I’m combining wild pitches and passed balls only because it’s not always easy to differentiate between the two, and while this is purely speculation, it would not surprise me if the scoring can be influenced by the reputation of the catcher. Since 2005, Cardinals catchers have allowed 112 passed balls, the second fewest in MLB behind the Brewers (91). And their pitching staff has thrown 596 wild pitches, also the second fewest in the league behind the Phillies (591). Combine the two and the Cardinals easily reign supreme throughout the league. Molina is responsible for 77 of the recorded passed balls (or 69 percent) for the Cardinals since 2005, and was behind the plate for 416 of the wild pitches (70 percent).
Personally, I find these stats very persuasive but they’re not everything. Pitchers can play a role in limiting stolen bases. And Cardinals pitchers have the second lowest ERA in the league and the third lowest FIP since 2005, and solid reasoning says that good pitchers are going to have better command, resulting in fewer passed balls and wild pitches. Certainly fair, although solid reasoning also says that the Molina pitching whisperer meme is maybe in play here, too. I dunno, but if it helps to contextualize these numbers, know that since 1995, the entire Wild Card era, Adrian Beltre and Molina are far and away the leaders in FanGraphs’ main defensive metric. Or to put it another way, there’s an argument to be made that Molina has been the most valuable defensive player in baseball during this current era.
Buster Posey will most likely glide into Cooperstown because even though he’s clocked less time at the position than Molina, he’s a much better hitter. And he will deserve it, too. Molina is no slouch though. He has possibly benefited from the current offensive era of a likely juiced ball and fewer balls put into play. (Psst, he’s not very fast.) He conformed to the fly ball revolution (Are we still saying that?) and last season he had the second highest home run total for his career (18). This season he’s on pace to surpass his career high and post his highest wRC+ since 2013.
It’s no secret that things weren’t always this way. Molina was a dreadful hitter out of the gate, something a team can accept from a catcher (there was that old La Russa quote that Molina would be the starting catcher even if he batted .000) and something Cardinals fans had been accepting for years with Tony Peña, Tom Pagnozzi, Mike Matheny, et al. But around 2009, Molina started to come into his own as a hitter which has elevated his wRC+ since 2005 to 101, or right around league average. That’s not great per se, but it’s dishonest to say he’s below-average on that side of the ball, and especially so for catchers who have averaged around a 96 wRC+ since 2005 (and approximately 94 in the NL).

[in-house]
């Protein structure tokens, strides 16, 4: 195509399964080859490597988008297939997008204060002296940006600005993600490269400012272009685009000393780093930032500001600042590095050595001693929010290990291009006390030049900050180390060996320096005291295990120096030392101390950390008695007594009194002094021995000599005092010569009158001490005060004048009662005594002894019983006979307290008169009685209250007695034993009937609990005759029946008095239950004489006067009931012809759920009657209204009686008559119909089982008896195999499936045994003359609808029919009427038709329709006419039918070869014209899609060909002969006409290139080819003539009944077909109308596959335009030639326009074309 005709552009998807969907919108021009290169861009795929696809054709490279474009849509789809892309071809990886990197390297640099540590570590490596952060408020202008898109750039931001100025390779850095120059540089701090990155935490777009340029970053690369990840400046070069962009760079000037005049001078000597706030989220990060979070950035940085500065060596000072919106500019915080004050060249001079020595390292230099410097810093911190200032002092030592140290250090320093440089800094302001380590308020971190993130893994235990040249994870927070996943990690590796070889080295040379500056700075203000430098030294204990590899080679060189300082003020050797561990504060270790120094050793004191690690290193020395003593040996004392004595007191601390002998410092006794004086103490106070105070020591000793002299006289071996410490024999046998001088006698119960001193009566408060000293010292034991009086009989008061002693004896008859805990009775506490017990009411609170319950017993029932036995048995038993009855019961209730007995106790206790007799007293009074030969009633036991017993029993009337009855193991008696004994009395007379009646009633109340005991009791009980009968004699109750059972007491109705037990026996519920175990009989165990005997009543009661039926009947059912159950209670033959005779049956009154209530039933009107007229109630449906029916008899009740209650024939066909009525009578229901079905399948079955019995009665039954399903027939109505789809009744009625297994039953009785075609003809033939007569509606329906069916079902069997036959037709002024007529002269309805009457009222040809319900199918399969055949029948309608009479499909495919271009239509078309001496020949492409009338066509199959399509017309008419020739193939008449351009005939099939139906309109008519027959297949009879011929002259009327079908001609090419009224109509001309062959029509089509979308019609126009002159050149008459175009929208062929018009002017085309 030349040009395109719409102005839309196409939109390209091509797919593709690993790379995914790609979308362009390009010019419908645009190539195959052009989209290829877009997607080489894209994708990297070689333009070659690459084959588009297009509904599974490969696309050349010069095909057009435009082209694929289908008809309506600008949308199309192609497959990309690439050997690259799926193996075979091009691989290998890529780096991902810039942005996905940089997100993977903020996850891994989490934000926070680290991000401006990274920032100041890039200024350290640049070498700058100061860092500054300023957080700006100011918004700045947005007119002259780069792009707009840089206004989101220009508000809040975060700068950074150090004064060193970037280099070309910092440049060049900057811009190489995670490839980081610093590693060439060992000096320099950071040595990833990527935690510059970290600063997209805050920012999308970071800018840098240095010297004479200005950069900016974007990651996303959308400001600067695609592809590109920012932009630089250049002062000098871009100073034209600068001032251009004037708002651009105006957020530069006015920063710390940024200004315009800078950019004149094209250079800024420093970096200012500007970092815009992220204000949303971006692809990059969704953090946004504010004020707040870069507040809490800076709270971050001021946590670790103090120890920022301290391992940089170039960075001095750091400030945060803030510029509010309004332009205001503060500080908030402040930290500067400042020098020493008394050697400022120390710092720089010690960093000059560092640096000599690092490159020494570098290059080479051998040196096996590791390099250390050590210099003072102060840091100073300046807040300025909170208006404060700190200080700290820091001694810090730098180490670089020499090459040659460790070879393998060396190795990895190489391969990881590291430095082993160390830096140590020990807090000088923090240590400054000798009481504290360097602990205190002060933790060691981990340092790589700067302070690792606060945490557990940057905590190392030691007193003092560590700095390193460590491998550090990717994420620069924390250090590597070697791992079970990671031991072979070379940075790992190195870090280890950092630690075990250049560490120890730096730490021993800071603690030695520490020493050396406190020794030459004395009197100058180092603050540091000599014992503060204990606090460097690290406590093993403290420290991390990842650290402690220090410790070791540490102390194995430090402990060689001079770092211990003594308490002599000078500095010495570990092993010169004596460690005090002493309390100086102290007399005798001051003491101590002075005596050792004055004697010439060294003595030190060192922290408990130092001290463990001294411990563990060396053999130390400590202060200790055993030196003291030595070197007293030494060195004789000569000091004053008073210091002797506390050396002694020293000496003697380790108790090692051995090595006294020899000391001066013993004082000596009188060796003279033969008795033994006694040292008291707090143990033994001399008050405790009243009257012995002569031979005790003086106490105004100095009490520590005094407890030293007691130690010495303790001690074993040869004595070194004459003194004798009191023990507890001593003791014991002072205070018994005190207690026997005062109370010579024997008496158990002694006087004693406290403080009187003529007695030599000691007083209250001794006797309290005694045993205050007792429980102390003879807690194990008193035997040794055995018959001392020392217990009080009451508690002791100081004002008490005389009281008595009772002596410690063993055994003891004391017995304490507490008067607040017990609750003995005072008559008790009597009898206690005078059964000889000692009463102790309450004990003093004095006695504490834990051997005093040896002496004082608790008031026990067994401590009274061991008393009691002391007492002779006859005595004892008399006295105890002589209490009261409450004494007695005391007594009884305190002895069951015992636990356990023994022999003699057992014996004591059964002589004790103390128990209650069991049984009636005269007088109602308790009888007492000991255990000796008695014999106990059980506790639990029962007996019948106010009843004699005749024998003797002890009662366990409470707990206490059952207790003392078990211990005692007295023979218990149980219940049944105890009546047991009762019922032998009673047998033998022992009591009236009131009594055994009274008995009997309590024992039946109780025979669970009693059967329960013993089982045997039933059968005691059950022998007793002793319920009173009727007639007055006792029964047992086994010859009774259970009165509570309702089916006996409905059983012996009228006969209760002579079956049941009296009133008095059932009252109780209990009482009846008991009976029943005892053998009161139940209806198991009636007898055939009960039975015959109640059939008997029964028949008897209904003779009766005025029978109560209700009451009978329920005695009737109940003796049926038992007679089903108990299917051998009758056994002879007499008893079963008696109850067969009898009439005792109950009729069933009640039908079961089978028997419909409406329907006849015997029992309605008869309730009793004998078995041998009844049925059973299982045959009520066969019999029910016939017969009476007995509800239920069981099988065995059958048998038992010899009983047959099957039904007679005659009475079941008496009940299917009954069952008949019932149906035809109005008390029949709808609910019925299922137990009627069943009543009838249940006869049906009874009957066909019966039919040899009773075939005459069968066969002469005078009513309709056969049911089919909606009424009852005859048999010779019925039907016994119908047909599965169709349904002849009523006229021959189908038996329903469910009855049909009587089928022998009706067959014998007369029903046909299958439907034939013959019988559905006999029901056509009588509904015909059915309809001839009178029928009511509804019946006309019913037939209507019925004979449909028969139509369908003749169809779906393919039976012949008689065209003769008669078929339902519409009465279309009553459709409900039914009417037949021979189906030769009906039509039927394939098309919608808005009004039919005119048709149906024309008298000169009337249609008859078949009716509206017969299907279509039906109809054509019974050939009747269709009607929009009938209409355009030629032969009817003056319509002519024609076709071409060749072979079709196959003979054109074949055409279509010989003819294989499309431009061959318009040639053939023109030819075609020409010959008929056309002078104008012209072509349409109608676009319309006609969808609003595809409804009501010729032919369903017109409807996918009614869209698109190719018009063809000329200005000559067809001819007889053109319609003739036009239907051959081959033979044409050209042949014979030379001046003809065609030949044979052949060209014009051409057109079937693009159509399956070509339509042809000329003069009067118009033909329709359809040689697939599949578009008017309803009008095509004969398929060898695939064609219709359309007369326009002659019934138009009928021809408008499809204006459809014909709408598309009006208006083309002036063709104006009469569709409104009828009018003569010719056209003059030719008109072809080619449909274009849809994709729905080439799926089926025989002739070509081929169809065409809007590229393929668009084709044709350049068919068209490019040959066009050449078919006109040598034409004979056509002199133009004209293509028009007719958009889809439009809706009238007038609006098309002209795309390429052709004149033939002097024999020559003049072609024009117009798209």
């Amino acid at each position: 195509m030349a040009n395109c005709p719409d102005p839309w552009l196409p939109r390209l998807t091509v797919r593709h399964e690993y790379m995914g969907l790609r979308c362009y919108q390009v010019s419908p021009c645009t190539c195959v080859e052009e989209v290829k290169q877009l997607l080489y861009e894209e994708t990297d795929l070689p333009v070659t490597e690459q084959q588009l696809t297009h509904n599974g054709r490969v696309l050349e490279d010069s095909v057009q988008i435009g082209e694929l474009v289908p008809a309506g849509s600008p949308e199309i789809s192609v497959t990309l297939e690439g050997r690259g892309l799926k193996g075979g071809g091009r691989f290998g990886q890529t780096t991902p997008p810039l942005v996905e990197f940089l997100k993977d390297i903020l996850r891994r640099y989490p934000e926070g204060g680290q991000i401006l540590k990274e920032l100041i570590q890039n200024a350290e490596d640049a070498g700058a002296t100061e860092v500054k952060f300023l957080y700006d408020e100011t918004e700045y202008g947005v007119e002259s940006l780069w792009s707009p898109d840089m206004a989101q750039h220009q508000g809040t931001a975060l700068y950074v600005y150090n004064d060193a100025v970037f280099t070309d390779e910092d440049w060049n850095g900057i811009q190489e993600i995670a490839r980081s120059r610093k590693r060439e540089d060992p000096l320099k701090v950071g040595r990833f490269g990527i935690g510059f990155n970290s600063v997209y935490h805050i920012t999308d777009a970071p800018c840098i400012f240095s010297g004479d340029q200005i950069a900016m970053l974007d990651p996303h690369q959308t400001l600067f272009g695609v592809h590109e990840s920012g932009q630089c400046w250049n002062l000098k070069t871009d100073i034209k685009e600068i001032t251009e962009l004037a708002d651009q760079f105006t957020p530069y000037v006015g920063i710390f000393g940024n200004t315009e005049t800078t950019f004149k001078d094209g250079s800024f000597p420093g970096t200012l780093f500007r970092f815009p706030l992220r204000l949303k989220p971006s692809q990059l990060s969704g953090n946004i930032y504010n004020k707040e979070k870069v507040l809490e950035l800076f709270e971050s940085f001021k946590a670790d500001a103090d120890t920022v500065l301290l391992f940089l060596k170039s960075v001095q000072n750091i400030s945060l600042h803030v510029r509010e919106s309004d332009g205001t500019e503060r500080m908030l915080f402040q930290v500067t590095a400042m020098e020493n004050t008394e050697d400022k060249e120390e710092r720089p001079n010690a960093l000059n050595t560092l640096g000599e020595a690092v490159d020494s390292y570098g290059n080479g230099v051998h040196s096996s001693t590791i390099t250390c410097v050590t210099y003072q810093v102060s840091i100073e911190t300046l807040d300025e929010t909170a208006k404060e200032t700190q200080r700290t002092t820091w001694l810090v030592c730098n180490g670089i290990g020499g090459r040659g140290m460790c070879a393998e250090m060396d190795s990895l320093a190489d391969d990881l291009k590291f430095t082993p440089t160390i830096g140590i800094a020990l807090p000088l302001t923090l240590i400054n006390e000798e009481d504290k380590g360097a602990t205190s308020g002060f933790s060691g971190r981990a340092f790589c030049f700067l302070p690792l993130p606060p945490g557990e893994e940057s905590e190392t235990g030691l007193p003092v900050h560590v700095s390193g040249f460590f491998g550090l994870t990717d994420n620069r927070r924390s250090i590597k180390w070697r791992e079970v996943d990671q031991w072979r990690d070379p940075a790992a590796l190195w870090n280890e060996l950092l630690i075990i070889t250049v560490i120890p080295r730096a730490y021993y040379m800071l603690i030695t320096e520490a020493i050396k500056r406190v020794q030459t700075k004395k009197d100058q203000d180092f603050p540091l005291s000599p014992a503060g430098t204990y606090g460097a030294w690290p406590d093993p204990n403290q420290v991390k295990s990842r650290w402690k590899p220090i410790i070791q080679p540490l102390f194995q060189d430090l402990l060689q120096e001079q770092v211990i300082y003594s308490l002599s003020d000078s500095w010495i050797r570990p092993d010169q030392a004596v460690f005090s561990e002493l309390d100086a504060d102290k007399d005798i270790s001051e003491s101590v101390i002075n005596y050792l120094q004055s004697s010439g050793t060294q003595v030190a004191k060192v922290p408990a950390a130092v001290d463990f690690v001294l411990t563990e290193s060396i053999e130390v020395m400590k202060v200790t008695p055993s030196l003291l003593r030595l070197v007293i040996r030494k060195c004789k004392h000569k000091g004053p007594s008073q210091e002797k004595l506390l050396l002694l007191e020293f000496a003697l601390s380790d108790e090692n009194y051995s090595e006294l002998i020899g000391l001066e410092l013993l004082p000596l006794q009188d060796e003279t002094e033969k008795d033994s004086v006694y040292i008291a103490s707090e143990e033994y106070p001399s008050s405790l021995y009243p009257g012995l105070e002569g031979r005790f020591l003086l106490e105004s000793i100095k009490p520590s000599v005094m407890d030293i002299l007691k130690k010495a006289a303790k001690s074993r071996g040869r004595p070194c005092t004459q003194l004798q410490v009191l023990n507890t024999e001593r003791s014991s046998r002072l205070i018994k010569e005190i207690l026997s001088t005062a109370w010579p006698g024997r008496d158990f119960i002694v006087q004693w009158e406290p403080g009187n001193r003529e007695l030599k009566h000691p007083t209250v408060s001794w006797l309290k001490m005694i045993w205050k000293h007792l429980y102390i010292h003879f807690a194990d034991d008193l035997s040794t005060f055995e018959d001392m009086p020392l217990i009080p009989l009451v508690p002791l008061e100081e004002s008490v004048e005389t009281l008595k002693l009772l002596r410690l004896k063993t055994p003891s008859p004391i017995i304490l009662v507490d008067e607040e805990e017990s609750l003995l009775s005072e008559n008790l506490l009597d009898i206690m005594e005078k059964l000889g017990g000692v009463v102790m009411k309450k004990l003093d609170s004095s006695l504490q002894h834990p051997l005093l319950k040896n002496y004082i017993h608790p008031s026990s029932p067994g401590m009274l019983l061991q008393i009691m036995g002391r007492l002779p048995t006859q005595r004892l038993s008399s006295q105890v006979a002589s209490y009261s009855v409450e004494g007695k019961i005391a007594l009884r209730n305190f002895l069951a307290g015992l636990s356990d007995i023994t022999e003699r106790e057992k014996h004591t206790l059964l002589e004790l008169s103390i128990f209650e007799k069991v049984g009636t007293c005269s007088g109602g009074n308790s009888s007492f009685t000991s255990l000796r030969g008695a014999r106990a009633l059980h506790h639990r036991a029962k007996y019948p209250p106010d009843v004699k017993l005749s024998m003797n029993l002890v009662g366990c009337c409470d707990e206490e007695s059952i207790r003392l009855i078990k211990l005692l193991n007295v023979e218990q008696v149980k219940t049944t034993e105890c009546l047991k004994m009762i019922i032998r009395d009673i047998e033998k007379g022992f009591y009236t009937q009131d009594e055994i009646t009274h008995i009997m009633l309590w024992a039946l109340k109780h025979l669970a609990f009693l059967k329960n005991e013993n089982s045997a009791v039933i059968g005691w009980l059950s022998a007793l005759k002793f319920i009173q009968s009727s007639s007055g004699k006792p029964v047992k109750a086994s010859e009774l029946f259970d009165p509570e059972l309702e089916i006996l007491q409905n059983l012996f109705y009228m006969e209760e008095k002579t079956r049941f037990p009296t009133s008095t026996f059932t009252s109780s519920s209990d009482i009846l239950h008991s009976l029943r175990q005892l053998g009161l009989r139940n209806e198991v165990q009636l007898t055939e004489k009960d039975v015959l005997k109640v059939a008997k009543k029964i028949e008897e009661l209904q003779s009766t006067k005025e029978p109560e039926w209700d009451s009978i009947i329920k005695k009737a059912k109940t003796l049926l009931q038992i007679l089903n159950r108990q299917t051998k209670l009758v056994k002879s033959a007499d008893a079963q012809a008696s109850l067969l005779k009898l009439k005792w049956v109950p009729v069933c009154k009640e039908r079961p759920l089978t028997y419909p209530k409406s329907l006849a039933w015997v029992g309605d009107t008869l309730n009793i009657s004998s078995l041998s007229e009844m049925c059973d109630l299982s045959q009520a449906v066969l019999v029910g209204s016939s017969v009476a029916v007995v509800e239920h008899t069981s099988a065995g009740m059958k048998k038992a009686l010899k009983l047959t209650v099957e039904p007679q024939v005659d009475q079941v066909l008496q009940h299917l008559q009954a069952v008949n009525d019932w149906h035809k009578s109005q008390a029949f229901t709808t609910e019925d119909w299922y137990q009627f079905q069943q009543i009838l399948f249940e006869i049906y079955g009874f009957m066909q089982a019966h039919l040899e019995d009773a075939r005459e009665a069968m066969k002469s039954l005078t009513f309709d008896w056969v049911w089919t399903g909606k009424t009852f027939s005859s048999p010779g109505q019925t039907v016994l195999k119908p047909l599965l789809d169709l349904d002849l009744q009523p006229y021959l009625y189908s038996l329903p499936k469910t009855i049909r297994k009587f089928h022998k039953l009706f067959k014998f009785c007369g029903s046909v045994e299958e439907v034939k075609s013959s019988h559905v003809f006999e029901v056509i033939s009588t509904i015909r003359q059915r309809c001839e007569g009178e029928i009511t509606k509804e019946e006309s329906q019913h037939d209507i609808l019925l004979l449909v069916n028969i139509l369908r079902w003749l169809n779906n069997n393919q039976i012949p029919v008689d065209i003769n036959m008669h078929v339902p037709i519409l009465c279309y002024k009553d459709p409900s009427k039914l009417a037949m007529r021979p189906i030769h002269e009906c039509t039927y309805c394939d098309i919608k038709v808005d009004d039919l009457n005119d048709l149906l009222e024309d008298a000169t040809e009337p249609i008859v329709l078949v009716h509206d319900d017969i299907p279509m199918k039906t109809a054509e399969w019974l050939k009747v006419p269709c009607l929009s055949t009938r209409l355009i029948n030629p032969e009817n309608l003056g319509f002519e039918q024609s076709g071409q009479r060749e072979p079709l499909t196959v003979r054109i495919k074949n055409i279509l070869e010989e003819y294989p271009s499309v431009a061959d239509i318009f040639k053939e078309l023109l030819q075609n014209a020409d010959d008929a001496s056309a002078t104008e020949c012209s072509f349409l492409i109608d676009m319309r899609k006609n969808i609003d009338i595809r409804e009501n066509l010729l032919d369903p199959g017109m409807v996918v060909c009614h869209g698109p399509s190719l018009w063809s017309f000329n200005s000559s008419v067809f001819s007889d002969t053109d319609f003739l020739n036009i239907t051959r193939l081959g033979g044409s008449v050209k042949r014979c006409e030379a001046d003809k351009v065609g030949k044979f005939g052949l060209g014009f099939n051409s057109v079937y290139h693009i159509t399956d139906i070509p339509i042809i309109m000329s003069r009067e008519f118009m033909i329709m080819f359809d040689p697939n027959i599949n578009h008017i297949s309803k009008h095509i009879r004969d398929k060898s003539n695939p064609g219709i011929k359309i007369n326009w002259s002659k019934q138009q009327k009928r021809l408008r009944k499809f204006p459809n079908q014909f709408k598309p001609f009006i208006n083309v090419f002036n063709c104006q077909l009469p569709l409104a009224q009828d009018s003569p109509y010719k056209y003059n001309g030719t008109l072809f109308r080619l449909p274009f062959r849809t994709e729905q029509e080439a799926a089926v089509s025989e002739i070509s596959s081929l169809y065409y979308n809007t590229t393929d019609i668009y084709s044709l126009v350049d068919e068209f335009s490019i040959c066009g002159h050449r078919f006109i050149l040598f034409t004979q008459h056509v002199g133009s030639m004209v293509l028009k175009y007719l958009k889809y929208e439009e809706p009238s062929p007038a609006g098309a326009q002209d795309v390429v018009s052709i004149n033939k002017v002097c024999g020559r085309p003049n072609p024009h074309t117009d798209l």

The stats above are all contributing factors to Molina’s value, or his wins above replacement if we want to put a definitive number on it. WAR is a great tool for context but not always great for absolutes. I’ve often compared it to Wikipedia in that it’s a fine place to begin when researching a subject but probably a lousy place to end. Look no further than Molina who allows for WAR venue shopping if you need help with a particular narrative. I’ll show you what I mean.
Here are the three most widely used WAR metrics for Matt Carpenter, and Molina:
Pretty interesting, right? Pitchers can also have noticeable variance as some models give deference to performance independent of defense versus results, but it’s rare for position players to show this sort of fluctuation unless we’re talking about catchers. And that’s because WARP, Baseball Prospectus’ model, tries to capture a catcher’s true value through pitch framing, blocked pitches, etc., differently than the other models. In other words, when zooming in on catchers – the things alluded to in the very beginning that are not as easy to see – Molina shines.
I don’t know which of the three numbers above best describes Molina’s value. I lean toward the WARP number because I’m a homer Cardinals person, and because the depth to which Baseball Prospectus has attempted to capture the contribution of catchers seems more sophisticated than the others. But if these numbers show us anything, it’s that in 2018 we still don’t quite know how to judge a player like Molina as the above embedded tweet suggests.
To be faithful to the title, is this a Hall of Fame career? I think it is. I understand and appreciate why some disagree. Molina falls a bit short in Jay Jaffe’s JAWS model, and too often support for Molina rings of Justice Potter Stewart “I know it when I see it” reasoning.
But the Hall standard for catchers has probably always been overly harsh, and what I see is the most dependable, possibly greatest defensive catcher of this era. One who has aged well and hit for above-average at the position. And I’ve read enough about the pitchers who have a low ERA when throwing to the ball to Molina only to have a higher ERA when not; or the countless pitchers who have considered him invaluable; or the multiple strikes he’s stolen over the years, and while I recognize there are reasons to be wary of these narratives (certainly the first two), I’ve chosen to throw my hands in the air and accept them. And this says nothing of the multiple All-Star Game appearances, Gold Gloves, and postseason accolades that still matter to a segment of voters and look good on a Hall of Fame plaque.
So when the time comes, let him in. The stats support it, I think. And if they don’t, we can just fall back on this anyway: